The prosecutor also engaged in conduct during closing arguments that Jerry argues constitutes prosecutorial misconduct worthy of habeas relief. The prosecutor referred to Jerry as " atrocious," and claimed he had molested " yet another girl." She also stated, " My parents used to tell me, don't be afraid of the boogey man. There's no boogey man. The boogey man can't hurt you. But I think we need to realize, there is a boogey man, and he's sitting right there." Defense counsel objected to the boogey man diatribe, and his objection was sustained. The prosecutor also referred back to the underwear line of questioning and stated, Jerry " said he didn't want to look at me. Well, of course not. I'm a woman. I'm an adult, he only wants to look at little girls." The trial court overruled defense counsel's objection as to that statement.

Because we are reviewing the state court's opinion solely to determine whether it is contrary to clearly established federal law, as established by Supreme Court precedent, we cannot consider Sixth Circuit precedent for evaluating prosecutorial misconduct that Jerry advances. Parker, 132 S.Ct. at 2155. The Supreme Court has made abundantly clear that we may only consider whether the prosecutor's improper comments " so infected the trial with unfairness as to make the resulting conviction a denial of due process." Id. at 2153-55 (internal quotation marks omitted) (noting that this circuit has erred by applying its own precedent in prosecutorial misconduct habeas cases). Indeed, " the appropriate standard of review for such a claim on writ of habeas corpus is the narrow one of due process, and not the broad exercise of supervisory power." Darden, 477 U.S. at 181 (internal quotation marks omitted).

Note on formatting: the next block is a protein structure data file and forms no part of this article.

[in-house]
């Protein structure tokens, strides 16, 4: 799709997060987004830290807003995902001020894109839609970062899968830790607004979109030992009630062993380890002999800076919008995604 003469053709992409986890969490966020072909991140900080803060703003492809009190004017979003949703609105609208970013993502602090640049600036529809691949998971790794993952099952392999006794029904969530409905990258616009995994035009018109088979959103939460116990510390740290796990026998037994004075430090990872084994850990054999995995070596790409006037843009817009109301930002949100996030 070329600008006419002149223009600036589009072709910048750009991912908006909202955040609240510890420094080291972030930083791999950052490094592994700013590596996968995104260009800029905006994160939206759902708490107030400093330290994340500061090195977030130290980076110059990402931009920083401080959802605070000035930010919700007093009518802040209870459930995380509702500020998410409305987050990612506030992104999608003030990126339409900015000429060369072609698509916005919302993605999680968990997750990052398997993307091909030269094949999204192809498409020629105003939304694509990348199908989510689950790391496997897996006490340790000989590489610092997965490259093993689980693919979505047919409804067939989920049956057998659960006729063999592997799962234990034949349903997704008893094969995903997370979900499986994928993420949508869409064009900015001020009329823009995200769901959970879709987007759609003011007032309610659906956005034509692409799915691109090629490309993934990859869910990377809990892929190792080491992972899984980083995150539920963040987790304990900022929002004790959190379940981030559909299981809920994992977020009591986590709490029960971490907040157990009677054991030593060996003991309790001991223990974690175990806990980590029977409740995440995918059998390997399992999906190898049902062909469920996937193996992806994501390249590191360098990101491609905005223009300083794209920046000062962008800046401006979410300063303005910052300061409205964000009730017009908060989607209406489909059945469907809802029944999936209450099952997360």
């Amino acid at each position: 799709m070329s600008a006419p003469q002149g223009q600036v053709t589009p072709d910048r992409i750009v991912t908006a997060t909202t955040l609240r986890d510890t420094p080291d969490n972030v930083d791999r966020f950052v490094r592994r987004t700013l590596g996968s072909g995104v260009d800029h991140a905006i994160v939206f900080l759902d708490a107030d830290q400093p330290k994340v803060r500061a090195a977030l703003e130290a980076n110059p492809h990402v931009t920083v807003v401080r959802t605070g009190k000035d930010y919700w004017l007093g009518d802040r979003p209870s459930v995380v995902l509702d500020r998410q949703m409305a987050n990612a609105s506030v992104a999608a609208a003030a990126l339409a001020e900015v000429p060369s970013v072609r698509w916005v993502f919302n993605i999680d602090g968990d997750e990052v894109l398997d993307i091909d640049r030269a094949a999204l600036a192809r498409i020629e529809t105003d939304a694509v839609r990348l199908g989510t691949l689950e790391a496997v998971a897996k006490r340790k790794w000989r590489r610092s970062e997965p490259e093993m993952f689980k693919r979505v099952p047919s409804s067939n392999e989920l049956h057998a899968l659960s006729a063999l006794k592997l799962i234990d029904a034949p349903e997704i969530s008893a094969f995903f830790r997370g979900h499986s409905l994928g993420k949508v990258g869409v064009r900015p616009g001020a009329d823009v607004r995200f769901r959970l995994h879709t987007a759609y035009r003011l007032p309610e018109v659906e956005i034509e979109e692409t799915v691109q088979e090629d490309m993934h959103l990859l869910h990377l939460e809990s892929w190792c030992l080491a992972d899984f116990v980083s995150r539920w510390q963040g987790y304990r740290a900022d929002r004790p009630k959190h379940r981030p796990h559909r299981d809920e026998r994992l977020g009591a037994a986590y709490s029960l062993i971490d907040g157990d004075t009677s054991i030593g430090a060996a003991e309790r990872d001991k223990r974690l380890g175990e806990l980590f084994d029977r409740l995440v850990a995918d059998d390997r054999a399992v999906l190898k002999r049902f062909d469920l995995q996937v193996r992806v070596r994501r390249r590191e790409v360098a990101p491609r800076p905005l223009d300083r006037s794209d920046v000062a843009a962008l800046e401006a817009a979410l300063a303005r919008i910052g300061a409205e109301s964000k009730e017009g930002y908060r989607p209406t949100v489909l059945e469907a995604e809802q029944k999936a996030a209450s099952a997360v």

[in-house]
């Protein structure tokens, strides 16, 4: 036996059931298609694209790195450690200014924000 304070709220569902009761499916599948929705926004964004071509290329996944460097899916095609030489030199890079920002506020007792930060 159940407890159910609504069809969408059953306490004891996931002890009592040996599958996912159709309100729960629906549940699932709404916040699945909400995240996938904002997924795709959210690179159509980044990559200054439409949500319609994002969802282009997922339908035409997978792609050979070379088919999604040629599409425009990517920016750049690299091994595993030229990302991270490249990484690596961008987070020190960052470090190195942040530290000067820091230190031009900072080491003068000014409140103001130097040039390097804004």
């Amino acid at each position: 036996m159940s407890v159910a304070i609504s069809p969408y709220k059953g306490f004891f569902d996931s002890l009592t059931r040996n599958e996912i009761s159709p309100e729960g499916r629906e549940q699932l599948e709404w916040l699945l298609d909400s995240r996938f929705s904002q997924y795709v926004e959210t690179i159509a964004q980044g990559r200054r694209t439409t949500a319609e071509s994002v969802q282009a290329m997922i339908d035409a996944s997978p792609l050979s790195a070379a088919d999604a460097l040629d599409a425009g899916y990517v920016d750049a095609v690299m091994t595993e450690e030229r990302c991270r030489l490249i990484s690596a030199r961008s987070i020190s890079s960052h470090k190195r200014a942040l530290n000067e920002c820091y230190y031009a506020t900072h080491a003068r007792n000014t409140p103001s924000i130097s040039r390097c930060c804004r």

With this narrow standard of review in mind, the prosecutor's underwear and " boogey man" statements " undoubtedly were improper" but that is not enough. See id. at 180-81. It is also " not enough that the prosecutors' remarks were undesirable or even universally condemned." Id. at 181. As the state court reasoned, and the federal district court reiterated, " the evidence [at trial] supported the prosecutor's comments, which, although harsh, did not constitute misconduct requiring reversal." Bales, 2007 WL 1203536, at *2; see Bales II, 2013 WL 5539592, at *10. The trial court also repeatedly instructed the jury that what the attorneys said was not evidence and sustained many of defense counsel's objections.

Furthermore, the " evidence against [the] petitioner was heavy . . . [and] reduced the likelihood that the jury's decision was influenced by [the prosecutor's] argument." Darden, 477 U.S. at 182. Whitney and Andrea both testified in detail about how Jerry had molested them as young girls, and the circumstantial evidence indicated that Jerry had ample opportunity alone with both girls. Considering the evidence against Jerry, coupled with the trial court's repeated cautionary instructions, and the trial court's sustaining of some of defense counsel's objections, Jerry's trial " was not perfect--few are--but neither was it fundamentally unfair." See id. at 183.

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Finally, the " boogey man" and underwear comments were " unnecessary and unprofessional-but . . . go[] no further than similar comments which have not required setting aside a state conviction." Bedford v. Collins, 567 F.3d 225, 234 (6th Cir. 2009) (noting that calling defendant " demon," though unprofessional, does not warrant habeas relief); see also Olsen v. McFaul, 843 F.2d 918, 930 (6th Cir. 1988) (holding that the prosecutor's repeated references to a defendant as a " deadbeat," a " thief," a " creep," and a " liar" did not violate due process).